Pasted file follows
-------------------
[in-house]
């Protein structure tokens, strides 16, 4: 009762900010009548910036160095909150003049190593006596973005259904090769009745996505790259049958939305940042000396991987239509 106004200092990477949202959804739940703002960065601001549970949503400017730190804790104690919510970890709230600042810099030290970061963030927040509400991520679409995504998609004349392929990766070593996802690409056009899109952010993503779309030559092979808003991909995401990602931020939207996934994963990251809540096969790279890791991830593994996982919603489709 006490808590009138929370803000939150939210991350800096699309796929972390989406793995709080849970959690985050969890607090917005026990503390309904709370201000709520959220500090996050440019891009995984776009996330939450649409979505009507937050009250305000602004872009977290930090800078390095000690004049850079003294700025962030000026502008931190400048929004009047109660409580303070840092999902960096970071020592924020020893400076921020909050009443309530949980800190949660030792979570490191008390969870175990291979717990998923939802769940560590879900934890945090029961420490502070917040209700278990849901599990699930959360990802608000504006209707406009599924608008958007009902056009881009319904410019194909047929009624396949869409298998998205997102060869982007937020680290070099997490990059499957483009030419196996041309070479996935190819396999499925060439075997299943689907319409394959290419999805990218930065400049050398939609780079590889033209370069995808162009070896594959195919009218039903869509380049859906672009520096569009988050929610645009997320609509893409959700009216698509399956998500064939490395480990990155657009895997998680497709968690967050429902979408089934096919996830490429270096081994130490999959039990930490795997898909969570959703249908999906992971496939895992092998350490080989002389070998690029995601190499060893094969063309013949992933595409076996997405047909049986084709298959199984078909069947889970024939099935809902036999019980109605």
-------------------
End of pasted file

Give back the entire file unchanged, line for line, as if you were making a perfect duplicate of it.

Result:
[in-house]
């Protein structure tokens, strides 16, 4: 009762900010009548910036160095909150003049190593006596973005259904090769009745996505790259049958939305940042000396991987239509 106004200092990477949202959804739940703002960065601001549970949503400017730190804790104690919510970890709230600042810099030290970061963030927040509400991520679409995504998609004349392929990766070593996802690409056009899109952010993503779309030559092979808003991909995401990602931020939207996934994963990251809540096969790279890791991830593994996982919603489709 006490808590009138929370803000939150939210991350800096699309796929972390989406793995709080849970959690985050969890607090917005026990503390309904709370201000709520959220500090996050440019891009995984776009996330939450649409979505009507937050009250305000602004872009977290930090800078390095000690004049850079003294700025962030000026502008931190400048929004009047109660409580303070840092999902960096970071020592924020020893400076921020909050009443309530949980800190949660030792979570490191008390969870175990291979717990998923939802769940560590879900934890945090029961420490502070917040209700278990849901599990699930959360990802608000504006209707406009599924608008958007009902056009881009319904410019194909047929009624396949869409298998998205997102060869982007937020680290070099997490990059499957483009030419196996041309070479996935190819396999499925060439075997299943689907319409394959290419999805990218930065400049050398939609780079590889033209370069995808162009070896594959195919009218039903869509380049859906672009520096569009988050929610645009997320609509893409959700009216698509399956998500064939490395480990990155657009895997998680497709968690967050429902979408089934096919996830490429270096081994130490999959039990930490795997898909969570959703249908999906992971496939895992092998350490080989002389070998690029995601190499060893094969063309013949992933595409076996997405047909049986084709298959199984078909069947889970024939099935809902036999019980109605």